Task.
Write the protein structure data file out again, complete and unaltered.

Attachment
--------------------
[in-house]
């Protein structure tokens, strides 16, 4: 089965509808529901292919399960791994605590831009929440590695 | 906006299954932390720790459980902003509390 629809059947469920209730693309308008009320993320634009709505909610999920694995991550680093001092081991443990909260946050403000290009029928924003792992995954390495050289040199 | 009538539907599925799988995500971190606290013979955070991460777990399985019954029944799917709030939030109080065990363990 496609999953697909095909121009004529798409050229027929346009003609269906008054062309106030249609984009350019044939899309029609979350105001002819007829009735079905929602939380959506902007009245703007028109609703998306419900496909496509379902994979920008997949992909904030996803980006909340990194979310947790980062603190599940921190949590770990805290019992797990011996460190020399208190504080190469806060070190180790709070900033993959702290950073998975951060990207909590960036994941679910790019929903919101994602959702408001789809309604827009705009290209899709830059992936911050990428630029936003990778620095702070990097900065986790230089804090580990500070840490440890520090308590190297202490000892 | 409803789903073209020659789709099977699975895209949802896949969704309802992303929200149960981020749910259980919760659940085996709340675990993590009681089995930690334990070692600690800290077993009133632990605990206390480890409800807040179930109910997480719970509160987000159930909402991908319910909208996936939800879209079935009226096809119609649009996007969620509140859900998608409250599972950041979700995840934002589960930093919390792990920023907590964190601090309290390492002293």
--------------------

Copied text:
[in-house]
């Protein structure tokens, strides 16, 4: 089965509808529901292919399960791994605590831009929440590695 | 906006299954932390720790459980902003509390 629809059947469920209730693309308008009320993320634009709505909610999920694995991550680093001092081991443990909260946050403000290009029928924003792992995954390495050289040199 | 009538539907599925799988995500971190606290013979955070991460777990399985019954029944799917709030939030109080065990363990 496609999953697909095909121009004529798409050229027929346009003609269906008054062309106030249609984009350019044939899309029609979350105001002819007829009735079905929602939380959506902007009245703007028109609703998306419900496909496509379902994979920008997949992909904030996803980006909340990194979310947790980062603190599940921190949590770990805290019992797990011996460190020399208190504080190469806060070190180790709070900033993959702290950073998975951060990207909590960036994941679910790019929903919101994602959702408001789809309604827009705009290209899709830059992936911050990428630029936003990778620095702070990097900065986790230089804090580990500070840490440890520090308590190297202490000892 | 409803789903073209020659789709099977699975895209949802896949969704309802992303929200149960981020749910259980919760659940085996709340675990993590009681089995930690334990070692600690800290077993009133632990605990206390480890409800807040179930109910997480719970509160987000159930909402991908319910909208996936939800879209079935009226096809119609649009996007969620509140859900998608409250599972950041979700995840934002589960930093919390792990920023907590964190601090309290390492002293």